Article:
Anatomy of a 911 call

Northeast News
January 8, 2014

When danger strikes, the typical move for every Kansas Citian is to pick up the phone, dial 911 and wait until the Kansas City, Mo. Police Department (KCPD) arrives.

However, many residents do not know the exact policies, procedures or number to dial for certain circumstances, said James Schriever, KCPD Community Interaction Officer (CIO) for the Central Patrol Division. While 911 is the number to dial for immediate emergencies, there is also a non-emergency number, (816) 234-5111, that residents can dial.

“Most people in the community do not know about KCPD’s non-emergency number (and the 911 process), which leads to confusion for people,” Schriever said. “Once a situation occurs nearby, a resident will call 911 where a call taker will answer the call for the non-emergency and emergency numbers and ask questions that are pertinent to the call for information to be given to KCPD dispatchers.”

After a call taker gathers information about the 911 call, that information is either sent to the Kansas City, Mo. Fire Department (KCFD) for a fire or ambulance request, or it is sent to a KCPD dispatcher. The dispatcher will send the call information to a KCPD patrol officer located near the scene of the situation who will then arrive at the location. Jeane Rast, staff development supervisor of the KCPD communications unit, said most people do not understand why they are asked questions from the call takers.

“To the person calling police, it feels like forever when they are in an emergency situation,” Rast said. “They (the caller) do not understand the reason why a call taker is asking many questions, but it is to get information for the officer’s safety. We have to verify the address, determine call priority (as well as) if the suspect has a weapon and the suspect’s description.”

For each call, there are certain priorities given that most residents do not understand, Schriever said. For example, if a call is made regarding a shooting or rape in progress, then that call is given top priority over other calls. If a resident calls about a stolen lawn chair or a broken window, then that call has a delayed response or is handled over the phone.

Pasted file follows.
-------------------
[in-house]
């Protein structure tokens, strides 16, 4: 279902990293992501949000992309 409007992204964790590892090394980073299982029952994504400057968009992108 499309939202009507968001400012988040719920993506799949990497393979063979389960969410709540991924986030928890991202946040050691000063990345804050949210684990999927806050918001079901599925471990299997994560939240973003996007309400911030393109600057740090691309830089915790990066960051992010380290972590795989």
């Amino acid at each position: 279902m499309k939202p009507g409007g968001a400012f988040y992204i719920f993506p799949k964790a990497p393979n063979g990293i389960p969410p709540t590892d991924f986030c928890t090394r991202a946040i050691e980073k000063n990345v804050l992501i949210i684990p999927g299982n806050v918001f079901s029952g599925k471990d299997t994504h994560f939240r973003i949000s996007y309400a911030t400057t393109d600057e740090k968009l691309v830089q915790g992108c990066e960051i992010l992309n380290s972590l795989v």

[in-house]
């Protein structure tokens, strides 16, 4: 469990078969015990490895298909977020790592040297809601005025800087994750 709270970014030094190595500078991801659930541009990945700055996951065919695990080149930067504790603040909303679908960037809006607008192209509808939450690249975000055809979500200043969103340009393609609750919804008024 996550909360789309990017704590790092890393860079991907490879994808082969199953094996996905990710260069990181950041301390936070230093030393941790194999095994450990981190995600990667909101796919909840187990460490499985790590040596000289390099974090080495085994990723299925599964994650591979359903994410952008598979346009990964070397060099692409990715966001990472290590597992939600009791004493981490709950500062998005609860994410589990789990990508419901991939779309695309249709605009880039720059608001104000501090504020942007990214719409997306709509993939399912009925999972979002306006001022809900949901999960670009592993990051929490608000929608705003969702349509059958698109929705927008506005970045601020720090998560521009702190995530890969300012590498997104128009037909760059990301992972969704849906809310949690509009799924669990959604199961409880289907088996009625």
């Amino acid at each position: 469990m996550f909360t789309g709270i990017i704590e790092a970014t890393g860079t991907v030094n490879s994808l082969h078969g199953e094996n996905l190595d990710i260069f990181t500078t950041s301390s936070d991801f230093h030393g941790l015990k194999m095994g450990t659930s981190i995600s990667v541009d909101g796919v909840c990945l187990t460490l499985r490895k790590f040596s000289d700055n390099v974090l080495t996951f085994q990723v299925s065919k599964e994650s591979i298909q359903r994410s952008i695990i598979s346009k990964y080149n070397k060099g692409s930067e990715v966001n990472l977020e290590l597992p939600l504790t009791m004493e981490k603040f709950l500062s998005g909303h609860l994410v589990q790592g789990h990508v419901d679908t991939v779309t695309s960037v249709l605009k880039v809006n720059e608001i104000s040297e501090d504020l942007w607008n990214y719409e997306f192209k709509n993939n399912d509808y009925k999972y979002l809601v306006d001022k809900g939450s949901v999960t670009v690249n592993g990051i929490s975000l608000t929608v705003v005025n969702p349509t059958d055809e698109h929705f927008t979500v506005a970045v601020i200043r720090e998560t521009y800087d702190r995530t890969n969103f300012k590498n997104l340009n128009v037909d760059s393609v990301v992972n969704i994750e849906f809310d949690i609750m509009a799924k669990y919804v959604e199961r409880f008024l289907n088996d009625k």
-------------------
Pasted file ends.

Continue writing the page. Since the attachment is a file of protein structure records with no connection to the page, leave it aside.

“We aren’t trying to desensitize the crime that is not given a top priority, but people need to understand that some crimes are more important than others,” Schriever said. “If a resident is not sure which number to call and police are needed for the situation, then do not debate if you should call police and just call 911.”

One of the biggest pieces of advice Rast has for people calling 911 is to stay on the line and answer the call taker’s questions, because it “backs up the 911 system when a caller hangs up the phone rather than staying on the line.”

Schriever’s job as a CIO for the Central Patrol Division is to educate the community on procedures and policies of the KCPD as well as serving as a direct liaison from the KCPD to the community he serves. One problem Schriever sees is how Hollywood has influenced residents to believe how police officers should act on duty, compared to the actual policies they have to follow.

“We are constantly under legal and community review and our Chief (Darryl Forté) looks at ways to improve today’s policing,” Schriever said. “How we do our jobs comes down to the legality of it, because the courts mandate us to do something. I think Hollywood has a great influence and television viewers expect officers to do something a certain way like they saw on television.”

Schriever’s biggest piece of advice to Kansas City communities is to utilize the 911 and non-emergency call system, because when the community makes the call, it sends a message out to those who commit the negative activities. When a community does not report criminal activity, then the criminals can continue their negative activity, Schriever said.

Schriever’s goal is to continue bringing awareness of criminal activity to the communities he serves by working hard to educate the community on the 911 process.


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